Whereas Kim begins to regain confidence in getting the upperhand over Howard, Gus has an epiphany when suggesting a special food item, spicy curl fries, to a hungry customer. If you recall, the spicy curl fries was part of new product line that was introduced at a meeting with the subsidiaries of Madrigal Electromotive, the German conglomerate. As soon as Gus mentions these fries, the wheels in his head begin to turn. This whole time he’s been at a loss as to why Lalo isn’t reigning hellfire upon him after the botched attempt on his life, but then he remembers Lalo’s first known lead against him, being the construction of the secret lab. Gus knows Lalo was obsessed with the lead engineer Werner Ziegler, who is the key to uncovering Gustavo’s deception against Don Eladio, Juan Bolsa, and the Salamanca family. He also later establishes to Mike that Lalo can’t strike yet, implying exactly what Hector Salamanca advised needs to be obtained before Gus is taken on: Proof.
Werner may be dead, but any information he can charm out of his innocent wife, Margarethe Ziegler to use as proof against Gus is vital. So vital that Lalo is willing to kill over it. Lalo is also a fascinating character, in that he’s a forthcoming psychopath, but he never seems happy about having to kill people like his body double or Mrs. Ziegler. But he will if he has to. After investing time at the bar to allow a proper invitation into the Ziegler home, he doesn’t force his way in when she respectfully declines he spend the night. He’s patient and gives her the courtesy of infiltrating her home when she leaves for work in order to avoid an unfortunate murder. And even when she comes home unexpectedly to retrieve her forgotten phone, he escapes out the window rather than use his silenced pistol. He only does this when he finds just the thing that will put him on the path moving forward to destroy Gus. Lalo is plain evil with an extraordinary lack of morals, but he’s not without a code. The Salamanca family transcends above all to Lalo, even if innocent people die to ensure that, but if it can be avoided, Lalo will. It’s a tense, upsetting scene nonetheless, seeing as the murder of Margarethe would have been additionally tragic, given the heroic sacrifice Werner took upon himself in the effort to spare her.
Margarethe mentions that Werner’s construction crew never showed up to the funeral which is already validation for Lalo that something’s fishy. She mentions they only sent gifts which is exactly what Lalo stumbles upon inside, being the measuring tool infused in glass that was shown in the episode’s cold open. The inscription reads “In liebe…diene jungs” which translates to “with love…your boys”. Lalo checks the company name on the bottom of the gift, which is shown to be from Voelker’s. It seems the next step for Lalo is to track down this company and get information on who ordered it. If Lalo can get in touch with anyone from Werner’s construction crew, he can likely interrogate information as to what Gus actually hired them for. Gus may know that once Lalo learns the truth, he will need to see the super lab at the laundromat for himself. Curiosity is what has always driven Lalo, but as we’ve seen in the past, it’s exactly what got him trapped when tailing Mike into the parking lot during the season 4 finale, “Winner”. That time, Lalo forced his way out by ramming the civilian car and breaking through the gate. Mike outsmarted him then, so who’s to say Lalo won’t be lead down the ladder of his own tomb where the only escape is a loaded gun? Is Lalo buried within the superlab’s walls by the time Walt and Jesse occupy it?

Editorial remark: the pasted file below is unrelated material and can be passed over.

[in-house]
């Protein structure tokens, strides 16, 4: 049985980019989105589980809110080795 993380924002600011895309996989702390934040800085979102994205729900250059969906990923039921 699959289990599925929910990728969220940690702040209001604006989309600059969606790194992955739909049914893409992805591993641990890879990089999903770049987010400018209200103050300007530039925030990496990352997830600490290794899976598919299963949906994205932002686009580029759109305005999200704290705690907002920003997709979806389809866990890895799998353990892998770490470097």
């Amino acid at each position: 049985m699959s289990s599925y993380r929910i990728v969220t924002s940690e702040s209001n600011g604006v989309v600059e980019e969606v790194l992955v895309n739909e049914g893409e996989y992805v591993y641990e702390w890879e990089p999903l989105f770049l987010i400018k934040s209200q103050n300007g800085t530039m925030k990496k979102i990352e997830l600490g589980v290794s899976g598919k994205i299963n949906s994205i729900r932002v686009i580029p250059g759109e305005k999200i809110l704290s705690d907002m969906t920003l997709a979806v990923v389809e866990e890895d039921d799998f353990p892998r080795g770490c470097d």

-Now that Jimmy has generated enough income as a lawyer again after coming back from the brink of disbarment, Francesca Liddy makes her return as the new office space is underway. It’s a culture shock for her since the last time she worked with Jimmy. His name has changed, the clientele has become sketchier, Kim is nowhere to be seen, and there’s nothing but as chair, a table, and a toilet in the middle of an empty space. Francesca can see the writing on the wall from a mile away of what this office will become, but money is a leading factor in swaying her hire. At the moment, she can trust that Saul’s success can only lead to a more promising, tasteful future for their current working conditions. After all, the previous office had a touch of class. It’s good to see her negotiating skills are here are strong seeing as she’ll be shaking down Walter White in the future.
-The opening intro’s song is called “In Stiller Nacht” by Pink Martini, & The Von Trapps. It’s a German track about being at peace and one with nature in a time of trouble and sadness. It’s appropriate that such a sensitive, thoughtful gift for Werner is being manufactured to a beautifully edited montage as this plays. It’s a symbol of peace which Lalo will later disturb.
-Last season when Gus was forced to give up his dead drops of cash to the D.E.A. so that Lalo won’t be wise to Nacho’s deception, he was at a loss for control. To compensate, he abused his manager Lyle into scrubbing the deep fryer to an impossible state of spotlessness. Now Gus is the one who scrubs feverishly as Mike finds him on his hands and knees in the bathroom. Gus certainly won’t take advantage of his own body guards the same way he did with Lyle, so it certainly shows how pent up his frustration is.